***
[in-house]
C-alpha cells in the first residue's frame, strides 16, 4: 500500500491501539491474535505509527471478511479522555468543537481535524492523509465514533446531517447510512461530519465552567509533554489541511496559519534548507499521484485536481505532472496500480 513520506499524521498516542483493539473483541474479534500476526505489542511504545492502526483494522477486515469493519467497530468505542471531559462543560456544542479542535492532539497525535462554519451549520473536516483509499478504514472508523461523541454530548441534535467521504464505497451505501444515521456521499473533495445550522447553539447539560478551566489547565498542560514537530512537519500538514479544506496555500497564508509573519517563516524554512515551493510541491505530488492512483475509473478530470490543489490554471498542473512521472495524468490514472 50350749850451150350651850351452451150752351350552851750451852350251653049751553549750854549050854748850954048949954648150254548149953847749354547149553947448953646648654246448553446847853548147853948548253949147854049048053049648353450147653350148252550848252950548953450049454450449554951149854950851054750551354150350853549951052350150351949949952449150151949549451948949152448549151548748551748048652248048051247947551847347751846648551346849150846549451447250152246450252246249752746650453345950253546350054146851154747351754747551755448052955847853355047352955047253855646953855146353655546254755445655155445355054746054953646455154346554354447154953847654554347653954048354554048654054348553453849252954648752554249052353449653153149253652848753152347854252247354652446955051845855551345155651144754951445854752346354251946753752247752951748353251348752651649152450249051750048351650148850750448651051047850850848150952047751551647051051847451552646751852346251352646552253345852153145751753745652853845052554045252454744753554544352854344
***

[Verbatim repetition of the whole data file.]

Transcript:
[in-house]
C-alpha cells in the first residue's frame, strides 16, 4: 500500500491501539491474535505509527471478511479522555468543537481535524492523509465514533446531517447510512461530519465552567509533554489541511496559519534548507499521484485536481505532472496500480 513520506499524521498516542483493539473483541474479534500476526505489542511504545492502526483494522477486515469493519467497530468505542471531559462543560456544542479542535492532539497525535462554519451549520473536516483509499478504514472508523461523541454530548441534535467521504464505497451505501444515521456521499473533495445550522447553539447539560478551566489547565498542560514537530512537519500538514479544506496555500497564508509573519517563516524554512515551493510541491505530488492512483475509473478530470490543489490554471498542473512521472495524468490514472 50350749850451150350651850351452451150752351350552851750451852350251653049751553549750854549050854748850954048949954648150254548149953847749354547149553947448953646648654246448553446847853548147853948548253949147854049048053049648353450147653350148252550848252950548953450049454450449554951149854950851054750551354150350853549951052350150351949949952449150151949549451948949152448549151548748551748048652248048051247947551847347751846648551346849150846549451447250152246450252246249752746650453345950253546350054146851154747351754747551755448052955847853355047352955047253855646953855146353655546254755445655155445355054746054953646455154346554354447154953847654554347653954048354554048654054348553453849252954648752554249052353449653153149253652848753152347854252247354652446955051845855551345155651144754951445854752346354251946753752247752951748353251348752651649152450249051750048351650148850750448651051047850850848150952047751551647051051847451552646751852346251352646552253345852153145751753745652853845052554045252454744753554544352854344